The decade's most triggering comedy
The committee will provide Yellen with “advice and recommendations” on “efforts to advance racial equity in the economy and address acute disparities for communities of color” with respect to matters such as housing and federal supplier diversity, according to a press release. Among the other inaugural appointees are former Philadelphia Mayor Michael Nutter, a Democrat who will chair the committee, and Roosevelt Institute CEO Felicia Wong, who will serve as vice-chair.
“A critical piece of executing on our racial equity goals is bringing a wide set of outside perspectives and lived experiences to the decision-making table,” Yellen said. “The Treasury Advisory Committee on Racial Equity, made up of members with wide-ranging backgrounds and expertise, will provide important insight and advice to leadership across the department to bolster and inform our equity efforts.”
Nutter, who led the City of Brotherly Love from 2008 to 2016, has been skeptical of calls to defund the police and has criticized the “anti-police narrative” forwarded by current Philadelphia District Attorney Larry Krasner. On the other hand, Wong co-authored a paper contending that “police budgets should be reduced and for-profit prison systems must be done away with” four years before the death of George Floyd.
Another paper co-authored by Wong last year said policymakers should “center race” in every decision. “Because our racial disparities are so severe across all elements of the American economy and society, no policy, even if facially race-neutral, is race-neutral in practice,” the report explained. “The design of all policy proposals — big and small — must be attentive to racial outcomes. All policy, from vaccine distribution to higher education funding to tax reform, will have racialized effects. Recognizing this reality, and always considering race in policy design, is therefore vital.”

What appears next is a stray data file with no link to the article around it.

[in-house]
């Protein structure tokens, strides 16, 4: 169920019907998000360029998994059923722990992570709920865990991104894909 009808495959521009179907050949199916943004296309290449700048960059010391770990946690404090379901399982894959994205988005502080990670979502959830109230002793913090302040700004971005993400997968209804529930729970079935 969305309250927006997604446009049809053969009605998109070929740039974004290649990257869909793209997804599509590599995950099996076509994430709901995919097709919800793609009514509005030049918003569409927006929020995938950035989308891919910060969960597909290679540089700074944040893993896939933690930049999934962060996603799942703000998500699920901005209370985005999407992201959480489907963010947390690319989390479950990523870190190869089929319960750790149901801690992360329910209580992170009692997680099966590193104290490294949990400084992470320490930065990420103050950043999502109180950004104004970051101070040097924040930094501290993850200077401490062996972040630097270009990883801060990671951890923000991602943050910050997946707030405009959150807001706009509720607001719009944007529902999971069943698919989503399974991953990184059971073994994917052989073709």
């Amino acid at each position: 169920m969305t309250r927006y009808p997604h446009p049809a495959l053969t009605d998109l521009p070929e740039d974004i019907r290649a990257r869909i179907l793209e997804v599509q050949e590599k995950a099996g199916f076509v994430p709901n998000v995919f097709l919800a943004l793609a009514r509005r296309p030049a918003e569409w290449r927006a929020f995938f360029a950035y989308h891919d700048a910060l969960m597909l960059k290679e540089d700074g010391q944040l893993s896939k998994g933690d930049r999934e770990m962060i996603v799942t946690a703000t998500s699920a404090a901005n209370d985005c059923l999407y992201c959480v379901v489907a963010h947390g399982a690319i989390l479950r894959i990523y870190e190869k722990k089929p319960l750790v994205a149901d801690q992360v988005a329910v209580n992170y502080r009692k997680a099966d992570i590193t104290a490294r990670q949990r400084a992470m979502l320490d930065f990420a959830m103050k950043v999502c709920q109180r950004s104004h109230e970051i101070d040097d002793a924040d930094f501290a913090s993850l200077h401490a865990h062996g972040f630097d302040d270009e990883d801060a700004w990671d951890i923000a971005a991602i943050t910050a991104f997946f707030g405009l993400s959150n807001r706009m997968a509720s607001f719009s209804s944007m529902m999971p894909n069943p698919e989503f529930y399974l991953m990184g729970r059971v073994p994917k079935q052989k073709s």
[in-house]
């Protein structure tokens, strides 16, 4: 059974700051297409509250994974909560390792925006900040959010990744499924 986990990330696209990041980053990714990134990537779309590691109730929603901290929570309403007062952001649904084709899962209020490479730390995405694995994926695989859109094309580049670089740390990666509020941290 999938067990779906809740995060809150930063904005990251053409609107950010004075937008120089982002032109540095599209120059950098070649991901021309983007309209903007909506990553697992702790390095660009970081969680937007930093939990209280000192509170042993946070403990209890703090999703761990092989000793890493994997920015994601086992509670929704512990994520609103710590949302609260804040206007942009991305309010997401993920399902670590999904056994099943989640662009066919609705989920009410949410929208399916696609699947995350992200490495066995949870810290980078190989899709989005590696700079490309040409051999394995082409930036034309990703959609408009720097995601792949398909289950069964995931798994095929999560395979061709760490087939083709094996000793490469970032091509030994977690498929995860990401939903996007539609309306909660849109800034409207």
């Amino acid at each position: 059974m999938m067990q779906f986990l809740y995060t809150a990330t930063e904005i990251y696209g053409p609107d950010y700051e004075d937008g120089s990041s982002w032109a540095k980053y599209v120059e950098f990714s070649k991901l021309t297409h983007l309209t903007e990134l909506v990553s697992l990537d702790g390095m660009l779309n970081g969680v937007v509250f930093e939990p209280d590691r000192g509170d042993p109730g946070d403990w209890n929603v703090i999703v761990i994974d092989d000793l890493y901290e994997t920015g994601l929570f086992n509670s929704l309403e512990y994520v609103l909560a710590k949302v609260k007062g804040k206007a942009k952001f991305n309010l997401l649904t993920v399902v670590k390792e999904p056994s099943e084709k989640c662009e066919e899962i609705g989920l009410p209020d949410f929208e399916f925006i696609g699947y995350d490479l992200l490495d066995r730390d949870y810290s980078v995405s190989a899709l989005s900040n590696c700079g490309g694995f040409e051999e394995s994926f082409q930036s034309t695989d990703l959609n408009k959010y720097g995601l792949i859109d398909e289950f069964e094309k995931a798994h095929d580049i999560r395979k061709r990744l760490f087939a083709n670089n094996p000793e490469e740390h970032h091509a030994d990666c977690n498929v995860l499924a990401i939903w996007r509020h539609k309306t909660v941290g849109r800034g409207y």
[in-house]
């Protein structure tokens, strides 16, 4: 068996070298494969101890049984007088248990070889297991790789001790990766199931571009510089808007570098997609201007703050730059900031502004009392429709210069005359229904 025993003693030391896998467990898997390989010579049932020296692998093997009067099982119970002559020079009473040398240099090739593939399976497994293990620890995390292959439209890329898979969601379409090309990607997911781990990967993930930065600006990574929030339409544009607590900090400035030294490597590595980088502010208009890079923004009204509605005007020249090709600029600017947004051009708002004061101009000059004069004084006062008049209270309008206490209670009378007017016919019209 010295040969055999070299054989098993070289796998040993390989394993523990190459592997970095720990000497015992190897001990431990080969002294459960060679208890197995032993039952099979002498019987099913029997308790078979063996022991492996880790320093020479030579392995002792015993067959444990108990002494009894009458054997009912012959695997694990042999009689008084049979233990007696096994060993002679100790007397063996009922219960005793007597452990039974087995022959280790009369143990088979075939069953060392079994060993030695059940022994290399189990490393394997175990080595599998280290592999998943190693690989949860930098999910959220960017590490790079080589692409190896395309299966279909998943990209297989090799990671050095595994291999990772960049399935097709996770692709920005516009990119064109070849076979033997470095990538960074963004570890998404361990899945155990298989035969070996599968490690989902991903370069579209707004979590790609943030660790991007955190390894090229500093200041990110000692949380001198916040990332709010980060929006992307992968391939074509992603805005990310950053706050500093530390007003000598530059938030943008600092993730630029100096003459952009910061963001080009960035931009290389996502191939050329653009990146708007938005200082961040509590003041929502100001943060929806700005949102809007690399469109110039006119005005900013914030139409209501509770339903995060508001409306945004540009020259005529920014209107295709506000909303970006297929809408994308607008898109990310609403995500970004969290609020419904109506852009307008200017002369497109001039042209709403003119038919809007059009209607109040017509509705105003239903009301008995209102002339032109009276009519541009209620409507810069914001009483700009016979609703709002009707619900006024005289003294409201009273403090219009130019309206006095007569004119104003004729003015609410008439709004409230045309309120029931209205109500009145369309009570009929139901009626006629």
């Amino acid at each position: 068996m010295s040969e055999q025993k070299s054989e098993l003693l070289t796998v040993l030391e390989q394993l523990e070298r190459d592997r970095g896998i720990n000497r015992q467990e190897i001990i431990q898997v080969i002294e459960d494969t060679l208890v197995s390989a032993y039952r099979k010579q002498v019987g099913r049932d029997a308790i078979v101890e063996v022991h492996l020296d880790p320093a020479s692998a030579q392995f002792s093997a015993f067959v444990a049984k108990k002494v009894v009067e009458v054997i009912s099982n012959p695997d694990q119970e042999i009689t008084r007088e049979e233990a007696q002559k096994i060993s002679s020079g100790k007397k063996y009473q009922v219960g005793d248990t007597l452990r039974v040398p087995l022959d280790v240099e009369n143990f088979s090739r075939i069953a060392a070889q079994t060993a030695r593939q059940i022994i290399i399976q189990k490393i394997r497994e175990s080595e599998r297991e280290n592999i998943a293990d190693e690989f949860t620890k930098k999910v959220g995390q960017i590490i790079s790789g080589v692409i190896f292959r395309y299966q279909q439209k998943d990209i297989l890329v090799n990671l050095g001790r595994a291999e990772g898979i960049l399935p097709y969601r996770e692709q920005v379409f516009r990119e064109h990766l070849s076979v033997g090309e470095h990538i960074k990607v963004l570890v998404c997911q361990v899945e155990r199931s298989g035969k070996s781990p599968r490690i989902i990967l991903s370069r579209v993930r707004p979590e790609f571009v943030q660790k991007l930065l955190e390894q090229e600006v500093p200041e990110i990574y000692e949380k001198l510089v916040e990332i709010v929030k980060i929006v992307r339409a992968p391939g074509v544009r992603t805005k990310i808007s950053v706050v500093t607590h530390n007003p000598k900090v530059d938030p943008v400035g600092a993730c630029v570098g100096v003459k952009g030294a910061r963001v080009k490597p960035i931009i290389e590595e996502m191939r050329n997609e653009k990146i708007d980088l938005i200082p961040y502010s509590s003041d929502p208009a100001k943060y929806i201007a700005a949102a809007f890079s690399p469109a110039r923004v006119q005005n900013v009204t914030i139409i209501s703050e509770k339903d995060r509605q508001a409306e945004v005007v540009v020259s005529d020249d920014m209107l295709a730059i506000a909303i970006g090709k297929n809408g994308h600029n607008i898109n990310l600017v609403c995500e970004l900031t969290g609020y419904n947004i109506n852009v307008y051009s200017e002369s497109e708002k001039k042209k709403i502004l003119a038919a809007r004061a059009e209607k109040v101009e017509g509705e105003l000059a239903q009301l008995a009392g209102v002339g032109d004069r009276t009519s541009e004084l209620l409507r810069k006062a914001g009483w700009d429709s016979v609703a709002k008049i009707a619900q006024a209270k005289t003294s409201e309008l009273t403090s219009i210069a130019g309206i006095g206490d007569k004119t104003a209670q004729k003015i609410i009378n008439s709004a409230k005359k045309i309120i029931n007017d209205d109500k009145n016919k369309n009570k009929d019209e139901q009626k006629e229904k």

The White House is pursuing a “whole-of-government approach to put climate change at the center of our domestic, national security, and foreign policy,” according to a speech delivered by President Joe Biden days after his inauguration. While praising the administration’s approach, Wong said that “centering race equity as a key measure of successful outcomes, which more generally challenges older racial liberal ideas prioritizing access and opportunity, will be pivotal to shifting policy norms and expectations.”
Beyond the Committee on Racial Equity, the Treasury Department hired Janis Bowdler. She spearheaded JPMorgan Chase’s initiative to invest $30 billion in underserved communities, as the first Counselor for Racial Equity at the end of last year. Yellen said in a statement that “the American economy has historically not worked fairly for communities of color” and asserted that her department “must play a central role” in removing purported racial inequality.
The Treasury Department also tapped Yue Chen, a former official at the New York State Department of Financial Services, to serve as Chief Climate Risk Officer for the Office of the Comptroller of the Currency — an entity charged with regulating national banks and federal savings associations. Policymakers at the Federal Reserve plan to work alongside Chen while forwarding environmental initiatives within the private sector.
“As our nation, and the world, grapple with how to respond to climate change, banks are increasingly focused on the risks that climate change brings to their balance sheets,” Federal Reserve Board of Governors member Michael Barr remarked in a recent speech. “The Federal Reserve is working to understand how climate change may pose risks to individual banks and to the financial system. The Federal Reserve’s mandate in this area is important, but narrow, focused on our supervisory responsibilities and our role in promoting a safe and stable financial system.”